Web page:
This post reprinted and adapted courtesy of the Foundation for Excellence in Education, and Jaryn at the organization’s press office.November 24, 2014.
On November 20-21, former Florida Governor Jeb Bush, chairman of the Foundation for Excellence in Education (ExcelinEd), hosted the organization’s 2014 National Summit on Education Reform in Washington, D.C. At the nation’s premier annual education forum, lawmakers and policymakers were immersed in two days of in-depth discussions on proven policies and innovative strategies to improve student achievement.
Governor Bush opened the Summit with a breakfast keynote on November 20 and investigative journalist and author Amanda Ripley closed the two-day event. The rest of the Summit included keynote and general sessions with national and international leaders and strategy sessions covering some of the hottest topics and latest innovations in education. Annually, this event provides lawmakers, policymakers, educators and advocates the opportunity to learn about successful education reforms happening throughout world and together build consensus and form solutions to shared challenges.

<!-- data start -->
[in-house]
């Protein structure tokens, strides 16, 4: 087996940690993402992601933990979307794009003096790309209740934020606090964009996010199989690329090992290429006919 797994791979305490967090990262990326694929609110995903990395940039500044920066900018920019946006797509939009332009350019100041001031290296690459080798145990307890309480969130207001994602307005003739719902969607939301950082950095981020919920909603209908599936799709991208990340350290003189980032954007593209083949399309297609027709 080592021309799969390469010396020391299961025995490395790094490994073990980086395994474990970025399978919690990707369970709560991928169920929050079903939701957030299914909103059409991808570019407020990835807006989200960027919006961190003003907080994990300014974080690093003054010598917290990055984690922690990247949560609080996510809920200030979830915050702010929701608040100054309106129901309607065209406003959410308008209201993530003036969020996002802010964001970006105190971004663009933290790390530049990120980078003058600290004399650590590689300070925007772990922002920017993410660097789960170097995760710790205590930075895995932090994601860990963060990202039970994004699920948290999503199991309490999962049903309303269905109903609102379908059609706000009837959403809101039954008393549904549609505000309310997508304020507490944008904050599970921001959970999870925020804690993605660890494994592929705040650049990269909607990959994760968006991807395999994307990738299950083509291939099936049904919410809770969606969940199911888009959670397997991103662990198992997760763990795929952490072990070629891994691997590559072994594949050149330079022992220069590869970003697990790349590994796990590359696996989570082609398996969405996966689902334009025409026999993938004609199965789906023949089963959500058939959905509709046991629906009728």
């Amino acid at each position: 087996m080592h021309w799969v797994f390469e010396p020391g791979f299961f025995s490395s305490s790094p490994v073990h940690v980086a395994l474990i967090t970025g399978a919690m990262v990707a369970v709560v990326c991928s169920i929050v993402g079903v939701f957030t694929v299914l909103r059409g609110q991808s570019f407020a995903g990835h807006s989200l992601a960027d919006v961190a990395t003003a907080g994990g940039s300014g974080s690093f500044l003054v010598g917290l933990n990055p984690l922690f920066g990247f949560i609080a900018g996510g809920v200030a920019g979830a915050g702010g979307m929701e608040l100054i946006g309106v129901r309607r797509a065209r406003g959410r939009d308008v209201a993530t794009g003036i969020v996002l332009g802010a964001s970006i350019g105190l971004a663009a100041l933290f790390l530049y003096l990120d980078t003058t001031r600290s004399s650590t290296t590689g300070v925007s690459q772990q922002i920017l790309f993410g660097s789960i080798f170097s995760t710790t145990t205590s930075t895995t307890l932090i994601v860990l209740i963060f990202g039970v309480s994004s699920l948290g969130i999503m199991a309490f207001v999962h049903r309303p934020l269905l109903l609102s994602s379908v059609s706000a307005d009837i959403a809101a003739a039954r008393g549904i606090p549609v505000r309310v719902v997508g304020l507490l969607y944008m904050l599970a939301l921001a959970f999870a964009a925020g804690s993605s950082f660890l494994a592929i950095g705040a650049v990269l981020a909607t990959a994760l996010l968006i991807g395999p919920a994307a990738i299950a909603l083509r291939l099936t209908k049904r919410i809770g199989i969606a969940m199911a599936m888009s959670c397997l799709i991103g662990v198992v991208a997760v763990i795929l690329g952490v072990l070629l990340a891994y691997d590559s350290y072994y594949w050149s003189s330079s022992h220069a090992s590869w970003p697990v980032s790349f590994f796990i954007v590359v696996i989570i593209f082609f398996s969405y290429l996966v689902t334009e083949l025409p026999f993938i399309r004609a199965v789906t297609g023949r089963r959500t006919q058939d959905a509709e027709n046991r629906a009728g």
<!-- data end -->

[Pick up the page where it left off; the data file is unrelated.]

Summit Video Highlights
National Political Correspondent and Author Juan Williams
66th Secretary of State of the United States Condoleezza Rice
United States Senator for Florida Marco Rubio
- The Civil Rights Issue of Our Time: Access to a Quality Education:Founder of Parents’ Transparency Project Campbell Brown
Superintendent, Louisiana Recovery School District Patrick Dobard
Principal of Success Academy Harlem Central Andrew Malone
- Investigative Journalist and Author Amanda Ripley
What They Are Saying
Tampa Bay Times: “Bush opened his 20-minute address by telling the audience that 61 years ago Thurgood Marshall came to Washington – and stayed in the same hotel – to argue Brown vs. Board of Education before the Supreme Court. Barriers fell, Bush said, but black and Hispanic children still lag. ‘This is a civil rights crisis in every sense of the term,’ he said.”
McClatchy: “‘Too often the bar is set too low and too little is expected of children who could do far more,’ he said, speaking at the opening of a conference of the Foundation for Excellence in Education, a think tank that he chairs. ‘What is in danger here is not public education but the core idea that defines America… As educational opportunity becomes harder to attain, so does economic opportunity,’ Bush said.”
This post reprinted and adapted courtesy of the Foundation for Excellence in Education, and Jaryn at the organization’s press office. http://excelined.org.November 24, 2014. Discover more about the organization at its website
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